One thing would make the system perfect for me – Panasonic introducing in body stabilization up to Olympus E-M1 standards. They could justify it by making it cooperate with in lens stabilization so well that it was even better than the E-M5II. In the meantime, I await my GX8! Great to talk with you, Robert.

      Reply
      1. Robert/MedicineMan4040 on Flickr

        Wonderful insight as always.
        I could jump on the GX8 but something inside is telling me to wait, me
        thinking the GH5 will have IBIS…and if not the OM-D M1 Mark II will have even
        better IBIS and HOPEFULLY a vastly improved focus tracking.
        The only thing I cannot do currently with MFT is BIF…whether it’s the L 100-400 G or the
        Oly 300mm F4, once ‘real’ tracking is in place then I too can say goodbye to the heavies (EOS bodies).
        I’m not saying BIFs are not possible with MFT. I’ve done OK with the seemingly instantaneous
        focus ability of the GH4, but truth is it is just easier with the 7Dii.
        David, when you get bored (and I bet that is a rarity in your busy life) look at these two pics, taken
        this morning after a bit of a hike….don’t look at the EXIF just yet, only after you’ve looked at both-
        https://www.flickr.com/photos/medicineman4040/19900542429/in/dateposted/
        https://www.flickr.com/photos/medicineman4040/20092931691/in/dateposted/
        I’ll tell you before you look one was taken via a heavy EOS body and equally heavy lens and the other with a MFT body and equally lightweight lens!
        When I see results like this I know your choice is mine! Long live MFT 🙂
        p.s. that wasp was very much alive 🙂 This one however was not-
        https://www.flickr.com/photos/medicineman4040/19486031353/in/dateposted/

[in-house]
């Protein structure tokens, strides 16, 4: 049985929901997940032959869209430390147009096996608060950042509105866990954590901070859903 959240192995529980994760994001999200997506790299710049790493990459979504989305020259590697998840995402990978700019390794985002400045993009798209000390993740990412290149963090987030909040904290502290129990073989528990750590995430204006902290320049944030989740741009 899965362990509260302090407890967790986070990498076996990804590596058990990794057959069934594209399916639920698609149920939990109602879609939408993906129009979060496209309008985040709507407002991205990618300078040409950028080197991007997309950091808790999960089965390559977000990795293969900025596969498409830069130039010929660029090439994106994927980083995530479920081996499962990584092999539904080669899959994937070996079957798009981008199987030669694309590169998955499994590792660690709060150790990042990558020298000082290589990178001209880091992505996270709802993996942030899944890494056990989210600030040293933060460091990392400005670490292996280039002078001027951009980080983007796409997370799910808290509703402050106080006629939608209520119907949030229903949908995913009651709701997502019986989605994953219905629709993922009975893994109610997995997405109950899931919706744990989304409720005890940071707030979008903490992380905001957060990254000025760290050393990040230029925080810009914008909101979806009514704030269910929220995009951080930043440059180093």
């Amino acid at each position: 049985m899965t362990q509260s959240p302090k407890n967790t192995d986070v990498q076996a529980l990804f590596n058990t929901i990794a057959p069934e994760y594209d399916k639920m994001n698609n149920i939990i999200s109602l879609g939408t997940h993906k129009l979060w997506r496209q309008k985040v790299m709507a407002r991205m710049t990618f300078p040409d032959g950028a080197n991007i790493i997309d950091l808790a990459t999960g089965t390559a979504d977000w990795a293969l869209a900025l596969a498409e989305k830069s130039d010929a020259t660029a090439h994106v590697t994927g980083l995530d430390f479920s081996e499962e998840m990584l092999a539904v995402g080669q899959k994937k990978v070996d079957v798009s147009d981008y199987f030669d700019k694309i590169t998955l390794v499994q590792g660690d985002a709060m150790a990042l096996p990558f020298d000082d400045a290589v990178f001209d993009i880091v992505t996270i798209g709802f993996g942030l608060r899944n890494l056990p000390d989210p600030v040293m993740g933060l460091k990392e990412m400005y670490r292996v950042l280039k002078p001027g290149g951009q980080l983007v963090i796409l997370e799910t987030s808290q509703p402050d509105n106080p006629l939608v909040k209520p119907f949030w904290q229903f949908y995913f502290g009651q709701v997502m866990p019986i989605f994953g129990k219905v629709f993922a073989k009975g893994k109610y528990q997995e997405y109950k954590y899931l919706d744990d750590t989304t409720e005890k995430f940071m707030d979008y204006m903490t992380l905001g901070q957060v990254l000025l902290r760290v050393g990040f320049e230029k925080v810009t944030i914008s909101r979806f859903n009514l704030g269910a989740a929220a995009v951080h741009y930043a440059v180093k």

Reply
        1. dt@dthorpe.net Post author

          The comparison is interesting because it encapsulates the whole IQ question. There is no noticeable IQ difference between the two shots. I could argue that if the two images were used to make 24″ prints you would see a difference and it would just about be be true if you took 300dpi as your criterion and viewed the prints from 12 inches away. But I can’t tell 300 from 200dpi at normal viewing distances so in practice I’d see no difference. Since I don’t make prints that big, let alone bigger and even the biggest on screen or web image only needs a width of 4000px, MFT performs just as well as full frame.

          The trouble is, it is hard for many photographers to let go of FF quality whether they need it or not. For me, and for you the imperceptible trade off in quality for the convenience of the MFT format justifies it completely. But I’ve been in a recording studio with guitarists who will try amp after amp, guitar after guitar to get their perfect sound. By the time they’ve done that, they are too tired or fed up to play their best. There’s a parallel there, I think.

          Fantastic shots – the wasp one makes you realize that there is no fictional monster in the movies as weird as the real life beasties we share our world with. Looking at that exciting terrain, it’s great that a smaller camera allows you to enjoy the hiking as well as the photography.

          Birds in flight, that really is the peak of difficulty, much more so than sports. Any camera that can focus and expsose – and the photographer keep the creature in frame – well enough reminds me of Dr Johynson’s remark about the dog that talked. Johnson’s remark about the dog that talked. It’s not so much what it says as the fact that it can do it at all!

          Reply
  4. Guy

    David,

    I prefer having the right tool for the job rather than using the same tool for all jobs as everything starts to look like a nail if you only have a hammer.

    My very amateur take on MFT is that the combination of a good body and 3-4 lenses can make the format the right tool for any photographic job with the added bonus that the toolbag won’t break your back to carry.

    Might not be so easy on the wallet though…

    Any chance of a G7 review?

    Regards,

    Guy.

    Reply
    1. dt@dthorpe.net Post author

      Hi Guy

      It’s true that MFT is not cheap. I think it is generally good value and there are bargains there like the Sigma lenses. But the stuff you’ll want to keep, the lenses, no, not all easy on the wallet.